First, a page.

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|Police said people started falling sick after consuming a batch of illegally produced liquor late Thursday. (Photo: AFP/David TALUKDAR)|
The deaths in Assam state came less than two weeks after tainted liquor killed about 100 people in the northern states of Uttar Pradesh and Uttarakhand.
In addition to the latest toll, at least 200 more people were still hospitalised across Assam.
"The death toll has reached 133 in Golaghat and Jorhat districts from the hooch tragedy," Mukesh Agarwala, additional director general of state police, told AFP on Sunday.
"A total of ten people have been arrested. We have sent the samples of the liquor... to a forensic laboratory. The report is awaited," he added.
Police said people started falling sick after consuming a batch of illegally produced liquor late Thursday.
The victims, who include many women, worked at local tea estates in the region.
Doctors said those rushed to hospital in a critical condition were suffering from severe vomiting, extreme chest pain and breathlessness.
Assam Chief Minister Sarbananda Sonowal has ordered an inquiry into the deaths.
Apart from the arrests, two excise department officials were suspended for failing to take adequate precautions over the sale of the alcohol.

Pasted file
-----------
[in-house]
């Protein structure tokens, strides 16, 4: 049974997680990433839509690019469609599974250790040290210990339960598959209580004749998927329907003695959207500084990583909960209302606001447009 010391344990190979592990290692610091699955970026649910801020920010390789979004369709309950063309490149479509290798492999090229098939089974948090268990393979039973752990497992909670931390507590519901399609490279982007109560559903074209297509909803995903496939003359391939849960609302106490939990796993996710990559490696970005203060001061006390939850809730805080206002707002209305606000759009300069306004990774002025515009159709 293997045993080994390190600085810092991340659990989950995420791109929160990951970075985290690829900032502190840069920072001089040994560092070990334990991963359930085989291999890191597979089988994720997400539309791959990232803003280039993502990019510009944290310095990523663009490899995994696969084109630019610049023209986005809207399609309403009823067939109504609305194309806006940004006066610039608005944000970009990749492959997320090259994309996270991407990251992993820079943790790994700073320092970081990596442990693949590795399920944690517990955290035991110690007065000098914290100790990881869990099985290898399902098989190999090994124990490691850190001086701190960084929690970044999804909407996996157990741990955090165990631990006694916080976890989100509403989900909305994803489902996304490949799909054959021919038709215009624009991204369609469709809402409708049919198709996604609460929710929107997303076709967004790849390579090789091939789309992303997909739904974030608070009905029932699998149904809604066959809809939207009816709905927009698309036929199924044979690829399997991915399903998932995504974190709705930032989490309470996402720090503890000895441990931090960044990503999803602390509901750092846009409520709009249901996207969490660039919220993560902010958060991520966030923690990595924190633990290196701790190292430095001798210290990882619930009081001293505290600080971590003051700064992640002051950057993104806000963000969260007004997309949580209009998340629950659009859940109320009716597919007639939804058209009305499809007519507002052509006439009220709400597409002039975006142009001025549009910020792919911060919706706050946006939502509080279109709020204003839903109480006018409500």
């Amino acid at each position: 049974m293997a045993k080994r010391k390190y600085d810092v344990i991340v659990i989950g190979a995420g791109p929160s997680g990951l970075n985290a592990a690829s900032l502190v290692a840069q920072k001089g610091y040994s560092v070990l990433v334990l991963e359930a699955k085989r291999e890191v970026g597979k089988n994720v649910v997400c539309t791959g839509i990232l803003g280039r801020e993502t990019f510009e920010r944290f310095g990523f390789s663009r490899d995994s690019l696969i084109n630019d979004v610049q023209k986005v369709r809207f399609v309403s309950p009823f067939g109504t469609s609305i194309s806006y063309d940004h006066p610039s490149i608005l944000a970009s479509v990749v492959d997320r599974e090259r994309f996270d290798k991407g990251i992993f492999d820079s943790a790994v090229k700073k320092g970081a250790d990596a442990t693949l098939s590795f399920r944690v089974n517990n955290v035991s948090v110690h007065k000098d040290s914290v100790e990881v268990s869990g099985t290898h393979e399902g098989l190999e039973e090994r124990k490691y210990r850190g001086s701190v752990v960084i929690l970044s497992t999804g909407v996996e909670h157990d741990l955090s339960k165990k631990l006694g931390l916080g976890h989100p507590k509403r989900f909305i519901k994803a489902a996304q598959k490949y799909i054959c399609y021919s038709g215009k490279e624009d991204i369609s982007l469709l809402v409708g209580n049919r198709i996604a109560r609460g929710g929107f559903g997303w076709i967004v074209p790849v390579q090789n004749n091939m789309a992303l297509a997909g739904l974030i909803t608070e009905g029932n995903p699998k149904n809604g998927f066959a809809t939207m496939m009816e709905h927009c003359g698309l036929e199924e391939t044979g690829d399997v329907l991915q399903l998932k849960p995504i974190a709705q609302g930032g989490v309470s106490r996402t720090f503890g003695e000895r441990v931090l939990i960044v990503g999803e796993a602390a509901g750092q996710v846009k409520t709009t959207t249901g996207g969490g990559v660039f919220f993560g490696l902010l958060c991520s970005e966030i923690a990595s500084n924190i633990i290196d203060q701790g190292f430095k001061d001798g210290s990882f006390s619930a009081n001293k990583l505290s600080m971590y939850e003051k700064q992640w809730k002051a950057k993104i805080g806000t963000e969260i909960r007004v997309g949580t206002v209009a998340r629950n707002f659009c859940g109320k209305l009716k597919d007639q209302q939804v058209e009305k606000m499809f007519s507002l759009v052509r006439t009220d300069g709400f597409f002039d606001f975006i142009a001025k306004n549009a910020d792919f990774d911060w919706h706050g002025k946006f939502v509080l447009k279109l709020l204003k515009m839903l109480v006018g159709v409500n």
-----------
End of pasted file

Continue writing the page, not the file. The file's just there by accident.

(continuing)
Assam health minister Himanta Biswa Sarma vowed those responsible for the tainted booze would be brought to justice.
Cheap, locally made liquor is common in parts of rural India and bootleggers often add methanol - a highly toxic form of alcohol sometimes used as an antifreeze - to their product to increase its strength.
If ingested in large quantities, methanol can cause blindness, liver damage and death.
Hundreds of mainly poor people die each year in the South Asian country from tainted liquor, which normally costs just a few US cents a bottle.
Of the estimated 5 billion litres of alcohol drunk every year in India, around 40 per cent is illegally produced, according to the International Spirits and Wine Association of India.
Many Indian states have implemented or pushed for prohibition, which, according to critics, further increases the unsupervised manufacture and sale of alcohol.